Or take the Tagalong. The yummy peanut buttery goodness that is coated in chocolate. That was introduced to America in 1976 by Little Brownie Bakers, but not registered as a trademark until 1993. The ABC Bakers equivalent—Peanut Butter Patties—came out earlier but was registered later. Peanut Butter Patties were first sold in 1972 and the trademark was registered in 2000.

That Peanut Butter Patties and Caramel deLites were both registered in 2000 makes sense; ABC Bakers obviously got a lawyer who said the trademarks should be registered and ABC Bakers went on a registration spree. Why Little Brownie Bakers decided to register Samoas in 1986 but hold off on registering Tagalongs until 1993 is quite befuddling.

What’s most surprising about this story to me is why didn’t Girl Scouts USA claim ownership of these names at the outset and then have licensing agreements with the different bakers so that all of the bakers could use the same names (and the same recipes) and cut down on confusion? Girl Scouts USA has trademarked some of the cookies names, so it’s not like the thought hasn’t crossed their mind. Take Thin Mints, the best selling cookie nationwide. (And in our troop; 33% of our cookie sales were Thin Mints.) The trademark for Thin Mints was registered on August 9, 2011 to Girl Scouts USA. Both bakers have cookies named Thin Mints, and presumably both bakers are allowed to use the name because they have a licensing agreement with Girl Scouts USA. Trefoils became a registered trademark at the same time as Thin Mints, though interestingly only Little Brownie Bakers uses the name Trefoils. ABC Bakers calls the cookie Shortbread, which is certainly descriptive, though not particularly creative.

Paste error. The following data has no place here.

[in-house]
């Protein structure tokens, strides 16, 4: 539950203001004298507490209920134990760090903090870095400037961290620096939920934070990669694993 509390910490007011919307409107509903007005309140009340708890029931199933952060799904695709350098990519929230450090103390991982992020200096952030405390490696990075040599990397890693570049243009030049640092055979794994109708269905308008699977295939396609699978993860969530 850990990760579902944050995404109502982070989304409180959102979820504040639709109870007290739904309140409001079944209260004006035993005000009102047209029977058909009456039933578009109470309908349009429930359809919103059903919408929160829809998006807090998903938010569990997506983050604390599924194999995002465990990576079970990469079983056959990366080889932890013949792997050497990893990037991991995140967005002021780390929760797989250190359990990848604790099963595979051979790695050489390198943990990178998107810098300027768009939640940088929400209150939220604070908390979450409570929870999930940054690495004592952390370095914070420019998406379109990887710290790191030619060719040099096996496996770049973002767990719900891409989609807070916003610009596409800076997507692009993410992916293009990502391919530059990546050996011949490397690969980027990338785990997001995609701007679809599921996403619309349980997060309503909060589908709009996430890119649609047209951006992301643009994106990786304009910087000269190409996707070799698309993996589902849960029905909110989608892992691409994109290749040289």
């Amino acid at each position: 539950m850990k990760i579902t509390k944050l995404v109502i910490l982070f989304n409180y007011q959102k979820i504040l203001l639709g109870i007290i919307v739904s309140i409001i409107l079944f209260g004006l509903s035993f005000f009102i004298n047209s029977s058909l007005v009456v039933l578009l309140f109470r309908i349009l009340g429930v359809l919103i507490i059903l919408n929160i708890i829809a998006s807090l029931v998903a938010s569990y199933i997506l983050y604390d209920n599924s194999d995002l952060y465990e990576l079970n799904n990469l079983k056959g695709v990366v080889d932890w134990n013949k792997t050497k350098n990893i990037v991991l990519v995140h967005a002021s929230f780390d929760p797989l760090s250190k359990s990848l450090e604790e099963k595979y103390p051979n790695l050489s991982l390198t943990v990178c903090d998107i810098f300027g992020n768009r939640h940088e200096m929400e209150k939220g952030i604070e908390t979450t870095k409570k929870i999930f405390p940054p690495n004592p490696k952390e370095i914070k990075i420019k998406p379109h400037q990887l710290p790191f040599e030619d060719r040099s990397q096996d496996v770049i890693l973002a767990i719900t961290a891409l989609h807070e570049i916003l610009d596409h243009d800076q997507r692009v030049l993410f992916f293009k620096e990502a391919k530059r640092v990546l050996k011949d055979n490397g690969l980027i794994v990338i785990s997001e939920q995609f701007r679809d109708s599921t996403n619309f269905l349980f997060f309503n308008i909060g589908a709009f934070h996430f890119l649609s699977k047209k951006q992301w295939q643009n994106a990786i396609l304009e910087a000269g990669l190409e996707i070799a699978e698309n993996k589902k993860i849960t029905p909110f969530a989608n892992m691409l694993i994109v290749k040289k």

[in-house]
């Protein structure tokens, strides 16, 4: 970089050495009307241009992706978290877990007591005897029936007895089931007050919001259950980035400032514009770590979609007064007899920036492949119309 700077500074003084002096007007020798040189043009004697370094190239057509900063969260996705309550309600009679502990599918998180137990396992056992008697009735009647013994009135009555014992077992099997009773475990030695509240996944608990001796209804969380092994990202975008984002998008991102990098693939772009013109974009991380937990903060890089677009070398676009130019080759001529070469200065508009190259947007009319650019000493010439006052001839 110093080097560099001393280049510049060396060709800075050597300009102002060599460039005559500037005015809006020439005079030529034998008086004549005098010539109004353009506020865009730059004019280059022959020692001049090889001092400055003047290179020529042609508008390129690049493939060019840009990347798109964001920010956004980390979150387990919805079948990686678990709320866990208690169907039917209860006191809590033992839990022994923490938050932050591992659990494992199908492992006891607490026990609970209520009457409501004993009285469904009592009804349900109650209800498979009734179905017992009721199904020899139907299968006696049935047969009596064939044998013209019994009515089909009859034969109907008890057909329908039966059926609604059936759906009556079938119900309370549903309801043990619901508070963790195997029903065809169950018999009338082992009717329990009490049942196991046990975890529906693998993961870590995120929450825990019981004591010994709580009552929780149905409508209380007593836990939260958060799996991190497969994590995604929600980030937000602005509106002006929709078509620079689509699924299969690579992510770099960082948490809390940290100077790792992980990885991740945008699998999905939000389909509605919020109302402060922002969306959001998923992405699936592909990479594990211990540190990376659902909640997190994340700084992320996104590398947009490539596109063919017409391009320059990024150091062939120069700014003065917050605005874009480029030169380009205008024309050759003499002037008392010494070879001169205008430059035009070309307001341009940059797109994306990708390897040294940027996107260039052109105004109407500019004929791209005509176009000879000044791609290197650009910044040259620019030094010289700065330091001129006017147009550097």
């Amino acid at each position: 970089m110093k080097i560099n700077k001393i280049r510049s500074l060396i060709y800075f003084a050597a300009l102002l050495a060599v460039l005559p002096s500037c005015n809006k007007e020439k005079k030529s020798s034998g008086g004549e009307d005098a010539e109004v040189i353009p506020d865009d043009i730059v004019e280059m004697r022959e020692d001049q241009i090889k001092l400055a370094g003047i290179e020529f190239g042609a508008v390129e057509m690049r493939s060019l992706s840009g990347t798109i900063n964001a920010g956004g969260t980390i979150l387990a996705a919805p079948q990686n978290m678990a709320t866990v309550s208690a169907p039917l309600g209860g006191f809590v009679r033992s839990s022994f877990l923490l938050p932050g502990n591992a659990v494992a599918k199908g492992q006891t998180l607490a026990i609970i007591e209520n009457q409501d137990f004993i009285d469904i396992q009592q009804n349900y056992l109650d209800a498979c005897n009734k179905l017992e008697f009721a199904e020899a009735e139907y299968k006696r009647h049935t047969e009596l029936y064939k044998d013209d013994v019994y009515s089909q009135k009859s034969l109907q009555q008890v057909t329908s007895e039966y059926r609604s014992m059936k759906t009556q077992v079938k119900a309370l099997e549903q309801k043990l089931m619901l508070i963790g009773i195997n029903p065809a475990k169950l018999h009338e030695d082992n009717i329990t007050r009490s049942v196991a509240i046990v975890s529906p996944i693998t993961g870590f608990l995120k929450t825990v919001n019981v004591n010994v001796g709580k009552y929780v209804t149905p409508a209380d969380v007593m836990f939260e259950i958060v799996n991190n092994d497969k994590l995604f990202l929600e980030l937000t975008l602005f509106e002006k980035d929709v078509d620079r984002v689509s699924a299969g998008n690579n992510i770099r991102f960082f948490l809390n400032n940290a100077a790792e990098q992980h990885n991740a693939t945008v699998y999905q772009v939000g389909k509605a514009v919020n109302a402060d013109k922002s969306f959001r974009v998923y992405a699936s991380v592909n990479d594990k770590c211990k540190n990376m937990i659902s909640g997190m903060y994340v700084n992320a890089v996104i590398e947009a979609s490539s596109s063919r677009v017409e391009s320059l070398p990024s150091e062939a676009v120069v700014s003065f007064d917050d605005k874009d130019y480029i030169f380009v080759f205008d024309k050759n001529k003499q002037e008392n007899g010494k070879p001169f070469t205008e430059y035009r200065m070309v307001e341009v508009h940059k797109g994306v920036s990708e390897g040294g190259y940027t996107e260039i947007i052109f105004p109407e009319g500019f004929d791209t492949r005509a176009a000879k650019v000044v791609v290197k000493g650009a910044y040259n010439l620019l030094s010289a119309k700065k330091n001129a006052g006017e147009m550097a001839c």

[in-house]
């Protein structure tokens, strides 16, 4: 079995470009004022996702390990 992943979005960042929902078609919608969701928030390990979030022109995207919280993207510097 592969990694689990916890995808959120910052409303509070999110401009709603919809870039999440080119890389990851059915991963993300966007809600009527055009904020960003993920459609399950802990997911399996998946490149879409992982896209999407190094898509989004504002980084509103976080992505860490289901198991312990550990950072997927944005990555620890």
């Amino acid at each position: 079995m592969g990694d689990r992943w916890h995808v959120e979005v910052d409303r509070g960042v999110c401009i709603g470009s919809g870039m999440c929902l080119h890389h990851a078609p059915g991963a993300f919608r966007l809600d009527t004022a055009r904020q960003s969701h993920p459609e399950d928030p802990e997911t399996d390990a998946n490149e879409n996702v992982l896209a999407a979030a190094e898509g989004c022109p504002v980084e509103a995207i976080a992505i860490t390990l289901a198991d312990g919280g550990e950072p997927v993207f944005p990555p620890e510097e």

So there you have it. Property law really is everywhere, even in those boxes of Girl Scout cookies you now want to go buy. And if you can’t find any cookies from a Brownie near you, just let me know; we’ve got a few extra boxes laying around here.